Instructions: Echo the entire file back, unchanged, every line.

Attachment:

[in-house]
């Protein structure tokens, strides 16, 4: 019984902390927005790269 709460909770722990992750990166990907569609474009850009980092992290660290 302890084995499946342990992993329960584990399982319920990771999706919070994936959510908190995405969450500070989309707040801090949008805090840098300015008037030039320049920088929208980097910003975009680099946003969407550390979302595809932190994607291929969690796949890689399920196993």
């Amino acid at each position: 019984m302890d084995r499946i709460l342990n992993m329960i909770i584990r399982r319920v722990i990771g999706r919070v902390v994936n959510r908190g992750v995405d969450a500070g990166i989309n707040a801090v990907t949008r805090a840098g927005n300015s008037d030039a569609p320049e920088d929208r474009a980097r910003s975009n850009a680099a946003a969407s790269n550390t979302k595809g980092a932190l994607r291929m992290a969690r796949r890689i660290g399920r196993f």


[in-house]
């Protein structure tokens, strides 16, 4: 019984902390927005790269 709460909770722990992750990166990907569609474009850009980092992290660290 302890084995499946342990992993329960584990399982319920990771999706919070994936959510908190995405969450500070989309707040801090949008805090840098300015008037030039320049920088929208980097910003975009680099946003969407550390979302595809932190994607291929969690796949890689399920196993």
């Amino acid at each position: 019984m302890d084995r499946i709460l342990n992993m329960i909770i584990r399982r319920v722990i990771g999706r919070v902390v994936n959510r908190g992750v995405d969450a500070g990166i989309n707040a801090v990907t949008r805090a840098g927005n300015s008037d030039a569609p320049e920088d929208r474009a980097r910003s975009n850009a680099a946003a969407s790269n550390t979302k595809g980092a932190l994607r291929m992290a969690r796949r890689i660290g399920r196993f």